Trade Finance Transaction Monitoring
In the previous newsletter I addressed the newly released “Wolfsberg Group, ICC and the BAFT Trade Finance Principles” – and focused on its view on the financial crime risks within Trade Finance.
In this blog post – and the coming ones I will look at other specific areas of the report.
For this blog post the topic is transaction monitoring on the Trade Finance transactions.
For starters let’s try to define “Transaction Monitoring”.
In the report it is:
“Defined as any activity to review completed or in progress transactions for the presence of unusual or potentially suspicious features.”
For most people working with compliance in banks, this relates to the SWIFT payment messages. However, as it appears from the above it relates to “any activity”. Still the Trade Finance departments are often met with requirements from Compliance or Internal Audit to implement Transaction Monitoring on the individual SWIFT messages – i.e. not limited to name screening against sanctions lists, but also “AML screening” based on pre-defined and standardised scenarios.
This issue is also addressed by the report (page 28) as follows:
“For Documentary Trade transactions, it should be recognised that it is difficult, if not impossible, to introduce any standard patterning techniques in relation to transaction monitoring processes or systems. This is due to the range of variations which are present even in normal trading patterns. The significant presence of paper documents in this type of trade, and the continuing difficulty of global trade businesses to fully adopt standardised electronic solutions, will continue to see a need for manual input even in transaction monitoring."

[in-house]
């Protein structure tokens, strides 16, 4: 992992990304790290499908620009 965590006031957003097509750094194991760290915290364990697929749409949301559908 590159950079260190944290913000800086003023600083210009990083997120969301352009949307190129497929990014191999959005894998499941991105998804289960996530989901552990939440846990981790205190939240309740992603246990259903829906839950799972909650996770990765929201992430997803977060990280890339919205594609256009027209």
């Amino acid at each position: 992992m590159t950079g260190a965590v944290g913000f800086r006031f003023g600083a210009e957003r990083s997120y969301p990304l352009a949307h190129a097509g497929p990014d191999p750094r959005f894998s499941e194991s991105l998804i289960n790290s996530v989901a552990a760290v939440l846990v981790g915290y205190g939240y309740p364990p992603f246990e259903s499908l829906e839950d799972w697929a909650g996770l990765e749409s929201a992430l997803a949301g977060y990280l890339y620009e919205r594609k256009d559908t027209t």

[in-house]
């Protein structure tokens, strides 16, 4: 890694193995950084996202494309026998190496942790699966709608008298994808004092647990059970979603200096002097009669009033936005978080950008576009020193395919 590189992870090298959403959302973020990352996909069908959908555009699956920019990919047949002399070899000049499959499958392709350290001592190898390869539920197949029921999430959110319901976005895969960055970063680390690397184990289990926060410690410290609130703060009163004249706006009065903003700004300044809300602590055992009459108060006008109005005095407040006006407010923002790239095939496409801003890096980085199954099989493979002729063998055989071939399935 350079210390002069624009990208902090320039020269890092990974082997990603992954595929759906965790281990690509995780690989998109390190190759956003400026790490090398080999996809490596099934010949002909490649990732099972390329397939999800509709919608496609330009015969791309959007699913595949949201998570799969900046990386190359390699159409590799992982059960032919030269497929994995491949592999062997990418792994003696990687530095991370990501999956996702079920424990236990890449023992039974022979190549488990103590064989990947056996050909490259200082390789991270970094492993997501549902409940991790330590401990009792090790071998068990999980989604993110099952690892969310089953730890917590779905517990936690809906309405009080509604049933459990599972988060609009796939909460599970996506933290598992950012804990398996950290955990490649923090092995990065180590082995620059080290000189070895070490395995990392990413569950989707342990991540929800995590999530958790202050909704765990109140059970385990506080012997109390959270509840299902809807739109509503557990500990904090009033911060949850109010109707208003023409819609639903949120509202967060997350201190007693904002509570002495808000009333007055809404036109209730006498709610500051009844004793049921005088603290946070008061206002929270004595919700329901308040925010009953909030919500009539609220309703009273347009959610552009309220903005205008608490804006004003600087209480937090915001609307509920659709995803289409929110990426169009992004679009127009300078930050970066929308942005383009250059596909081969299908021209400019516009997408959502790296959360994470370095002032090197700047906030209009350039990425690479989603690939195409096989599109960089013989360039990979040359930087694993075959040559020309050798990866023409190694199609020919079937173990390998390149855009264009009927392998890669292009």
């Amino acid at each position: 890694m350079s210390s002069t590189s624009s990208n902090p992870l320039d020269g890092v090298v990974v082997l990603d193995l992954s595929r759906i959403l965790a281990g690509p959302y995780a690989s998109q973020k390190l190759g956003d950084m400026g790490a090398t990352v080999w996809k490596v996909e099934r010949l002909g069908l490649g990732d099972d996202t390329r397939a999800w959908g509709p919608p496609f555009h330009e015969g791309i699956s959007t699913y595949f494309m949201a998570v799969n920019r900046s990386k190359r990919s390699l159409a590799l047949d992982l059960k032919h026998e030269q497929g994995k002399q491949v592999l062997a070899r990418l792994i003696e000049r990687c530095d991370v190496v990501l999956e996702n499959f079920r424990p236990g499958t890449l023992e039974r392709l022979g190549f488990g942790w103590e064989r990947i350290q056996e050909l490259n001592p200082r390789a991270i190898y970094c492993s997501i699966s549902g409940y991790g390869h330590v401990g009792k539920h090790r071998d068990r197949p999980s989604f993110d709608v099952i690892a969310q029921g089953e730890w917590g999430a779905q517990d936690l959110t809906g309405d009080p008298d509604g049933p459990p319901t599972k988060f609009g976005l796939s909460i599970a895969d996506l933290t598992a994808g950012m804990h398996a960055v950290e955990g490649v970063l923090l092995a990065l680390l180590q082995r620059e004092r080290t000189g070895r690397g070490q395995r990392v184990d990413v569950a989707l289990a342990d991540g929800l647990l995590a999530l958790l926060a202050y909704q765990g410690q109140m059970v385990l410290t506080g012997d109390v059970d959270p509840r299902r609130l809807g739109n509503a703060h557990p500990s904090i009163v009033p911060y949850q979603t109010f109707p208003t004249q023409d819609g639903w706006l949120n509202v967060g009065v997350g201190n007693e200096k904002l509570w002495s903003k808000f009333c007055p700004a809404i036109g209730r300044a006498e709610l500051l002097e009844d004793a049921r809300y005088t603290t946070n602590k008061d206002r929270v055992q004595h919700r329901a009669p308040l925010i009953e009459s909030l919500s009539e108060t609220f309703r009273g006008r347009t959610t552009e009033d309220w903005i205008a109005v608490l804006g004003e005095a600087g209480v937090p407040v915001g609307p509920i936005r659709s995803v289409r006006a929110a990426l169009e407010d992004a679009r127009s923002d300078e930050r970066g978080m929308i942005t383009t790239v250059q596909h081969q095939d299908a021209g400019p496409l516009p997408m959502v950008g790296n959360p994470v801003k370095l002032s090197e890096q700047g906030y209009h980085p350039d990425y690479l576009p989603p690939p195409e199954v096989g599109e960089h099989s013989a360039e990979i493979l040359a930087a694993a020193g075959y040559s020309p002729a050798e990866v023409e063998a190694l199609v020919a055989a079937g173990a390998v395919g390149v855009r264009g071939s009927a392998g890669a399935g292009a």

In other words “The Wolfsberg Group, ICC and the BAFT Trade Finance Principles” acknowledges that the Trade Finance area is by nature different from the payments area, both due to the fact that there are paper documents involved, and also due to the level of possible acceptable variations.
The clear conclusion is “that it is difficult, if not impossible, to introduce any standard patterning techniques in relation to transaction monitoring processes or systems”
In other words, it is not possible meaningfully to introduce transaction-monitoring scenarios on the Trade Finance SWIFT messages (i.e. the MT7XX and MT4XX messages)!
But does that mean that it is not possible to do transaction monitoring on the Trade Finance messages? The answer is: Of course not!
However the tool is NOT SWIFT transaction monitoring. Rather the tool is Red Flags; or as it is termed in the report “Risk Factors”. See e.g. page 39 in the report – or find a more comprehensive list of Red Flags in the “lcview White Paper on Trade Finance Compliance” (Chapter 7).
And in that respect “The Wolfsberg Group, ICC and the BAFT Trade Finance Principles” includes the following statement:
“For Banks involved in processing DCs, the knowledge and experience of their trade staff must therefore serve as the first and best line of defence against criminal abuses of these products and services.”
Or in other words: Performing a compliance check on a Trade Finance transaction is not a standardised process, then can be programmed into a computer – but rather a manual process based on the knowledge and experience of the Trade Finance staff.
And my experience tells me that the Trade Finance staff do take care of the LC!
Please do the same – and take care of each other – regardless which country you originate from.